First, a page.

- Posting in a forum like Reddit about your product.
More importantly (especially for later sales price) better SEO means lower customer acquisition cost (CAC). Media assets referring free leads are hard to make and take time to scale. A four-year-old video with thousands of views could bring you exponentially more customers than a Google ad². Organic traffic is usually a much larger proportion of customer acquisition than paid channels.
At many early-stage SaaS startups, customer service is a barebones operation easily run by a solo founder. When you only have ten customers most issues are solved with a quick email. Early-stage CS is also a great way to learn directly from customers how to improve your product and which problems they frequently have.
However, as your customer numbers grow, you’ll need to expand your CS teams to meet requests promptly. If customers feel ignored, they’ll leave. All good SaaS businesses also need a powerful customer arm to alert founders about bugs or other errors as they occur at scale.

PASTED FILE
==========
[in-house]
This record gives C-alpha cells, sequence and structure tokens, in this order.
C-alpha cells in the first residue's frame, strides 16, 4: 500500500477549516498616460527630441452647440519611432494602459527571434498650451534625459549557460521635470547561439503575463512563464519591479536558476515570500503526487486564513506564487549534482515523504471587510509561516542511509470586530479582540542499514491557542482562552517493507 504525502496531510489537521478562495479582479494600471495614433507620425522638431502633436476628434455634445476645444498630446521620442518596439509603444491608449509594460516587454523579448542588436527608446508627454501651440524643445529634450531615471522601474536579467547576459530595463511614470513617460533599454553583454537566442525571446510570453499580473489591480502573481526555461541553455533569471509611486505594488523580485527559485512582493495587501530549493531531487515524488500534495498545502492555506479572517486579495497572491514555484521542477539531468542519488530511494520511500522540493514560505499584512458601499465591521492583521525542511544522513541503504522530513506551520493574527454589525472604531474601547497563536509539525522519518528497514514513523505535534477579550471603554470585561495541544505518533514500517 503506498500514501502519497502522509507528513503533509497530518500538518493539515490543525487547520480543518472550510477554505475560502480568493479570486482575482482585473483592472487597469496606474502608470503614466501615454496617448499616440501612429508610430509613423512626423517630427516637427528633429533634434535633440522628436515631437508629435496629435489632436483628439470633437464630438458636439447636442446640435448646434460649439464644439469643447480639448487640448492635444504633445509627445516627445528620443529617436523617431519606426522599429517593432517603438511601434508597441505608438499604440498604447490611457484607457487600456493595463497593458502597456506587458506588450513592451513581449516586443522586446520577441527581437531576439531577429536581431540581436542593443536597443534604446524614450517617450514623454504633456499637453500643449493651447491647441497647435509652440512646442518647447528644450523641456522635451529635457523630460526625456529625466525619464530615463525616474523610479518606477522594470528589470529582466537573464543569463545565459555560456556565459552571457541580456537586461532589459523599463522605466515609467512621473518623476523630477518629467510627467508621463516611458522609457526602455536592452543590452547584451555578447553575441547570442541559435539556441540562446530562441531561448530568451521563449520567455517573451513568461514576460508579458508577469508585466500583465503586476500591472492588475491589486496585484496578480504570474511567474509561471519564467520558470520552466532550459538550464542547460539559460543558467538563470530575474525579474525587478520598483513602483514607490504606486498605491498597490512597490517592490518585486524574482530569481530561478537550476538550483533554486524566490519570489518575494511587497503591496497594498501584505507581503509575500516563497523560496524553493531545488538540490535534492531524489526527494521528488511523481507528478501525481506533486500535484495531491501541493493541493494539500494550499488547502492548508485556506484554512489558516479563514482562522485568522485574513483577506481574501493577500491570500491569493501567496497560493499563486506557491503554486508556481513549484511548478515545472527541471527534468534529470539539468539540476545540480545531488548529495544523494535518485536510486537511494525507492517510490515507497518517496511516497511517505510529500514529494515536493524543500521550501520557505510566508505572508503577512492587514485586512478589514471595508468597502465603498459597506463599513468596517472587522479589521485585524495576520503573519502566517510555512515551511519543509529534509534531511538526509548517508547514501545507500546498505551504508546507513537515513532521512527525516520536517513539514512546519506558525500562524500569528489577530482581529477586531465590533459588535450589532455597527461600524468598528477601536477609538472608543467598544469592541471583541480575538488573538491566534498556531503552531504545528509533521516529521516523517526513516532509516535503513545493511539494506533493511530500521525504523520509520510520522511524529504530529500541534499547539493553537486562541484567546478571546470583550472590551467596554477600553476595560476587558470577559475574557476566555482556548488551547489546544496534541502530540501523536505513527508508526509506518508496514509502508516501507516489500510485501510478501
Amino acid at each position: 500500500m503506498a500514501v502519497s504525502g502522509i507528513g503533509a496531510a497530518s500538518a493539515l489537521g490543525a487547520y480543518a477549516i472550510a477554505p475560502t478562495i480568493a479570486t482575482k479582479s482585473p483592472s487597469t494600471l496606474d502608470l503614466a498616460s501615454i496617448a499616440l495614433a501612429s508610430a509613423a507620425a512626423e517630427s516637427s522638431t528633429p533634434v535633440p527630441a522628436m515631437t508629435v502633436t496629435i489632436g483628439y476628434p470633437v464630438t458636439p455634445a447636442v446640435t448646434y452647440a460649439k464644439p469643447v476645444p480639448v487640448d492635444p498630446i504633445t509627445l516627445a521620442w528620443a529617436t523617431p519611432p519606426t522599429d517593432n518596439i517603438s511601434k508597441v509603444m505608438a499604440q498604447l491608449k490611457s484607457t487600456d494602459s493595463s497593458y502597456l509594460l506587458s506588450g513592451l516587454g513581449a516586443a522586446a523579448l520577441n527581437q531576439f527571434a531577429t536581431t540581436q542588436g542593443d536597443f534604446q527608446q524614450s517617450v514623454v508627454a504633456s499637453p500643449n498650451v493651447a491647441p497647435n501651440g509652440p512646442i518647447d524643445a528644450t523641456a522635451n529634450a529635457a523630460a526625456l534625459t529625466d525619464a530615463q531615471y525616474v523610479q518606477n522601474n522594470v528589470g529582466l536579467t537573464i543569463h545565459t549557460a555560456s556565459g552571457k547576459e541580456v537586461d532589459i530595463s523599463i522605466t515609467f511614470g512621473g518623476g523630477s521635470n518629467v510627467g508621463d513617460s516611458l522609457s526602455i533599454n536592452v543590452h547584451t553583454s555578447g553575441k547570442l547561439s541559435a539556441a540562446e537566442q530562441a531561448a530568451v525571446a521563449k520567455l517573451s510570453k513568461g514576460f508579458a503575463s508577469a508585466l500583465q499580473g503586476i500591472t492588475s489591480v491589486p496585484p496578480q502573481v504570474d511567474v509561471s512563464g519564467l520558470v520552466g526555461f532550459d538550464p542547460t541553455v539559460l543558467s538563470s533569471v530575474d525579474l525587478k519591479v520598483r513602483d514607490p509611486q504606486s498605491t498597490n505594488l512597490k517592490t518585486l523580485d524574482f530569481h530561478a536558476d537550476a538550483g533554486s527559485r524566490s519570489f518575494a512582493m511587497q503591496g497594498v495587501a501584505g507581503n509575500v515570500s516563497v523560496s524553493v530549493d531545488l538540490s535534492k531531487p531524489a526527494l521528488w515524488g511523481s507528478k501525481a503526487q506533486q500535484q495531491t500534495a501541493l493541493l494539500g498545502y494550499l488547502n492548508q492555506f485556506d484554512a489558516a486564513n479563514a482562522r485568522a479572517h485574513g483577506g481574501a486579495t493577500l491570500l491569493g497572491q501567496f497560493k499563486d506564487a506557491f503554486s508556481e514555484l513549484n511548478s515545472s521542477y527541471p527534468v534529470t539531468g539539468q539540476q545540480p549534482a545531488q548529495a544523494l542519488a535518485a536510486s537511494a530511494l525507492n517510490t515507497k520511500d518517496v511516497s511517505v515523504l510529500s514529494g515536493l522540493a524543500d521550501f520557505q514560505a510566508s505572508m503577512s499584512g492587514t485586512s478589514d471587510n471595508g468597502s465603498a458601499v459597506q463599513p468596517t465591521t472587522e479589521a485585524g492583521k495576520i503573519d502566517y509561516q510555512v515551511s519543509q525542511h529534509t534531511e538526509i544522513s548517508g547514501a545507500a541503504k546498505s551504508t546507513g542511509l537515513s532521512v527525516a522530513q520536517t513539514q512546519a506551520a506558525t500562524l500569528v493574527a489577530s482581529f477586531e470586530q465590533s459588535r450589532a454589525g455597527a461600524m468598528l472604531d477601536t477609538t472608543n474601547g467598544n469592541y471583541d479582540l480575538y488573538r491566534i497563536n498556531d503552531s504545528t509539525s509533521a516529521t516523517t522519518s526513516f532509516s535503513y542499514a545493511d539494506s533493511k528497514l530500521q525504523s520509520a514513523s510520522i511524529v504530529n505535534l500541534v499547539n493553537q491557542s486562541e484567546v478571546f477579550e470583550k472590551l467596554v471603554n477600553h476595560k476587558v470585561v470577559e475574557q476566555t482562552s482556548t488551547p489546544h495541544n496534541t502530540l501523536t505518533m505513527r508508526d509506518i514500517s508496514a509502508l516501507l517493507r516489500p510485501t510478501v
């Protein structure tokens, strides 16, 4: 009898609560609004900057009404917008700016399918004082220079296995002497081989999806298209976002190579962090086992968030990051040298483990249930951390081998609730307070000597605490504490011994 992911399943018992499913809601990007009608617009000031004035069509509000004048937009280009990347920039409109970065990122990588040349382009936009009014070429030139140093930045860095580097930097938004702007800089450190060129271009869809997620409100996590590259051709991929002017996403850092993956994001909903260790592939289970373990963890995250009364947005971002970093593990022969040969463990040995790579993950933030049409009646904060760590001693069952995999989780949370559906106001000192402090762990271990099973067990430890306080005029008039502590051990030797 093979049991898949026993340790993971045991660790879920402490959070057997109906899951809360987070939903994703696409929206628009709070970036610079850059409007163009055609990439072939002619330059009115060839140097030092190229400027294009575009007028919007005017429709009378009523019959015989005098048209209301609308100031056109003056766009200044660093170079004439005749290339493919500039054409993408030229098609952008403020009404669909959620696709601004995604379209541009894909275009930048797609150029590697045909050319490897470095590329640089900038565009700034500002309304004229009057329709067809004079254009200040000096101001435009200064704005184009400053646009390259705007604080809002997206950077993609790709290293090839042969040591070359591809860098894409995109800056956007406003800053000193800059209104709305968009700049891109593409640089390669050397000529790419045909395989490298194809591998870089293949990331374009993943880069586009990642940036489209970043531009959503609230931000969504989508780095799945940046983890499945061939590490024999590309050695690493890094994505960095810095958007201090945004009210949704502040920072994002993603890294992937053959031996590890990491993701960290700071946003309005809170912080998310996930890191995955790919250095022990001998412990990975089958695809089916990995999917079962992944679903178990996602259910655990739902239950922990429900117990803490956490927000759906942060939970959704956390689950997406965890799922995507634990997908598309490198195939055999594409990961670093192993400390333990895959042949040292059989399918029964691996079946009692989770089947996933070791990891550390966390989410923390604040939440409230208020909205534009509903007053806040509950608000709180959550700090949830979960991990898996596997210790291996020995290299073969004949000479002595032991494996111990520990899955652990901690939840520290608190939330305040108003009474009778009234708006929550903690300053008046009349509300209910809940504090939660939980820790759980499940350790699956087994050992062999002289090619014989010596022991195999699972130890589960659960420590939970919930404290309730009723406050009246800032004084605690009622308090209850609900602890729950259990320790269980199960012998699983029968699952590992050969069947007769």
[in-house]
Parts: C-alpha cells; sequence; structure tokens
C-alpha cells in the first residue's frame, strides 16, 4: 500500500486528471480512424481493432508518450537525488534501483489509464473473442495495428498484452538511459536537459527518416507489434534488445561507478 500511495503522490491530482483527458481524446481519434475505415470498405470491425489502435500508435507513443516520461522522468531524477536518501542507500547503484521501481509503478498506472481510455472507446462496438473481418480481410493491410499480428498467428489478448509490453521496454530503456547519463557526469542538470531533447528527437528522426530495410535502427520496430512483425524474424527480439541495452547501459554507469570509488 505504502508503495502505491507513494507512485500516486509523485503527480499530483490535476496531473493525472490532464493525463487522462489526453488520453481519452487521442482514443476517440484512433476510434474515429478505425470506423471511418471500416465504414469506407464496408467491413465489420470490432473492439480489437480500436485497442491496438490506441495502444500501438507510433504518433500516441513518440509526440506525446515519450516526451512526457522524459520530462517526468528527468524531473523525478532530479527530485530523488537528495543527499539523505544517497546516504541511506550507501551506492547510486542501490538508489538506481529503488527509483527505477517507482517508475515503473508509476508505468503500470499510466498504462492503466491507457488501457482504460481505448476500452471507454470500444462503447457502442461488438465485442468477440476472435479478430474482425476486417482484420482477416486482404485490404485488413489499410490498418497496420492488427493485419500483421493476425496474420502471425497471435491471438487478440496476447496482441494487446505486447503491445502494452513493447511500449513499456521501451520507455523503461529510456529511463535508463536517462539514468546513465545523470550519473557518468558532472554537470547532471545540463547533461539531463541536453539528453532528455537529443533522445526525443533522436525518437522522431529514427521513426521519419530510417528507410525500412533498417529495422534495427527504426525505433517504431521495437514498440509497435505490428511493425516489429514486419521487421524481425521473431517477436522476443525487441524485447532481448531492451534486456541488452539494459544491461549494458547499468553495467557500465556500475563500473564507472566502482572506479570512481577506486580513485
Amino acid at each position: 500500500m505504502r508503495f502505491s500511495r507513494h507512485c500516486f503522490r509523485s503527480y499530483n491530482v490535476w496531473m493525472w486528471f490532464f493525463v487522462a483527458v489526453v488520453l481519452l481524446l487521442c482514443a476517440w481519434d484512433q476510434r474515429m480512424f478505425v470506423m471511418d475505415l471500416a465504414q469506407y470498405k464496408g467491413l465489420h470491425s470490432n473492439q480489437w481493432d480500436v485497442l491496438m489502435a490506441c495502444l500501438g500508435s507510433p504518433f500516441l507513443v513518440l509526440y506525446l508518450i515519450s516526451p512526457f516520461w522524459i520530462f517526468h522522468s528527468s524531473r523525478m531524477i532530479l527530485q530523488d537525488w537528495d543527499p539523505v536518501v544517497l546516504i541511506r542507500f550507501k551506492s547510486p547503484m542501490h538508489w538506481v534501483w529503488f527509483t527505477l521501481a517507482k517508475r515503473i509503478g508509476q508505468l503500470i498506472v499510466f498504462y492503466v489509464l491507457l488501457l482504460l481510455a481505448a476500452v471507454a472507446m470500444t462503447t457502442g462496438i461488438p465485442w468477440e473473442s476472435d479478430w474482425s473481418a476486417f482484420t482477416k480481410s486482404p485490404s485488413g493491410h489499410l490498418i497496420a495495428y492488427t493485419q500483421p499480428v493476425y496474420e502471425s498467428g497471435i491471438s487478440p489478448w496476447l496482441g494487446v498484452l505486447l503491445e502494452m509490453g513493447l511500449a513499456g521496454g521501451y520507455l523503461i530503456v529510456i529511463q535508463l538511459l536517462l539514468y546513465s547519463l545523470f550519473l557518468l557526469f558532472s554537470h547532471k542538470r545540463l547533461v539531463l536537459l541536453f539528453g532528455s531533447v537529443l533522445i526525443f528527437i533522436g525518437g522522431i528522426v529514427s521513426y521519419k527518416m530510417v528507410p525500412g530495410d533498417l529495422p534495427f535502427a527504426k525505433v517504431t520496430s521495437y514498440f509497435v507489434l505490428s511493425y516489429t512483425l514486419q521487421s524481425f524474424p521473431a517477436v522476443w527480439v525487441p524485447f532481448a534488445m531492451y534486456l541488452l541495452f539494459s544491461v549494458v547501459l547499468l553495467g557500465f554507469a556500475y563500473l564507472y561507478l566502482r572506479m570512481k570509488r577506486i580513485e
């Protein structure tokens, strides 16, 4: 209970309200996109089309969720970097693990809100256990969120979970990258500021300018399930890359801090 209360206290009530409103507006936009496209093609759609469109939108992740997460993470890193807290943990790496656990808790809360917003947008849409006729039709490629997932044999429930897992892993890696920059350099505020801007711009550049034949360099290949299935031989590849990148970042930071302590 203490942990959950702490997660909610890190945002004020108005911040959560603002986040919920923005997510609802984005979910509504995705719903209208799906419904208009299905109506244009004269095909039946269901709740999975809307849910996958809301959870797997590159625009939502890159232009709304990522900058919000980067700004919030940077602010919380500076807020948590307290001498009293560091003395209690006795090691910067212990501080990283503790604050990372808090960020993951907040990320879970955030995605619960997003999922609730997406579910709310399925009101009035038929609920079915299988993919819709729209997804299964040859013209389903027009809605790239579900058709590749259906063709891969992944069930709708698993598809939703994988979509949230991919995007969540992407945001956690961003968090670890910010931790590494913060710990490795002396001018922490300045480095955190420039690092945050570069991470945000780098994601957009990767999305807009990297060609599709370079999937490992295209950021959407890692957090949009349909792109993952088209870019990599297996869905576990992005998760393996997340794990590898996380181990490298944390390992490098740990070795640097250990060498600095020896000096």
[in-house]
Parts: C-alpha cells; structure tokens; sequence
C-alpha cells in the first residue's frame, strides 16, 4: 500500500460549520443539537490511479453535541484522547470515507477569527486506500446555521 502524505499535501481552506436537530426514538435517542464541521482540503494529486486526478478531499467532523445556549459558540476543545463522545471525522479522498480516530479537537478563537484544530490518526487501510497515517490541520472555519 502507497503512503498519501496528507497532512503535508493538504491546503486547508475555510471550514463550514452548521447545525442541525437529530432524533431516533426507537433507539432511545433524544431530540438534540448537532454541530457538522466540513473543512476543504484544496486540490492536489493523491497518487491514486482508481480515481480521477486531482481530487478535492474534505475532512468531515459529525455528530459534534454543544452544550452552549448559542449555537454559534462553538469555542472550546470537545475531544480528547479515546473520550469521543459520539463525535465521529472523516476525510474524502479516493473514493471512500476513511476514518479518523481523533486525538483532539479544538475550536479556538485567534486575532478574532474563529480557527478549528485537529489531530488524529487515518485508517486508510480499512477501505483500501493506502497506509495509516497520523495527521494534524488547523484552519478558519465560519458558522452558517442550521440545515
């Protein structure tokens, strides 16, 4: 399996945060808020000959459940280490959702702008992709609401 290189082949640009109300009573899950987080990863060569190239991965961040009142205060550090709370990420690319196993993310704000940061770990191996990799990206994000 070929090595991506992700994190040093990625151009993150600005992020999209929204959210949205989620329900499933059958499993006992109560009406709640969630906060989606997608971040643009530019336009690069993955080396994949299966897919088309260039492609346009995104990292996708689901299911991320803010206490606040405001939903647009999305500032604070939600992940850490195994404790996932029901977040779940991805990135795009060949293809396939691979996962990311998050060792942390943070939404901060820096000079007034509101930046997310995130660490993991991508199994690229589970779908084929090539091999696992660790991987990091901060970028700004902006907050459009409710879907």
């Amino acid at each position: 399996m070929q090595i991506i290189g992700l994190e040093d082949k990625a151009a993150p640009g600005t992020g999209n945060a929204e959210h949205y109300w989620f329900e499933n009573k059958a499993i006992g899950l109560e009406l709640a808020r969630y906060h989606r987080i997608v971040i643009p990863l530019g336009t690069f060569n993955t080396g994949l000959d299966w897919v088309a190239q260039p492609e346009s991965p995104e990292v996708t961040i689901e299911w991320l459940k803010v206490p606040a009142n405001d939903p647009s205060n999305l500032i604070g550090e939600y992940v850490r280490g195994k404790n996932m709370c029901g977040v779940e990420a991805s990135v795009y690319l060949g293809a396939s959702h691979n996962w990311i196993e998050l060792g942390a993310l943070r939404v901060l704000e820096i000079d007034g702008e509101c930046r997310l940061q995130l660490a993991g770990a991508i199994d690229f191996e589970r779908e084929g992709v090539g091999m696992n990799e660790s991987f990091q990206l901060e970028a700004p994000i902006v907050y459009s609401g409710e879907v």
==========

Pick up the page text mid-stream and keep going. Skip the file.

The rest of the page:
There are two major channels you can improve for CS and both are equally important.
In-person interaction is important in customer service³, but no solo founder can do CS indefinitely (and potential buyers likely won’t want to). At some point, you will probably want to outsource customer service to either an employee or contractor.
Fortunately, it’s easy to find an affordable customer service contracting service. Many of them are located in countries like the Philippines or parts of eastern Europe. You can also contract with agents on places like Upwork and Fiverr and hire them full-time later.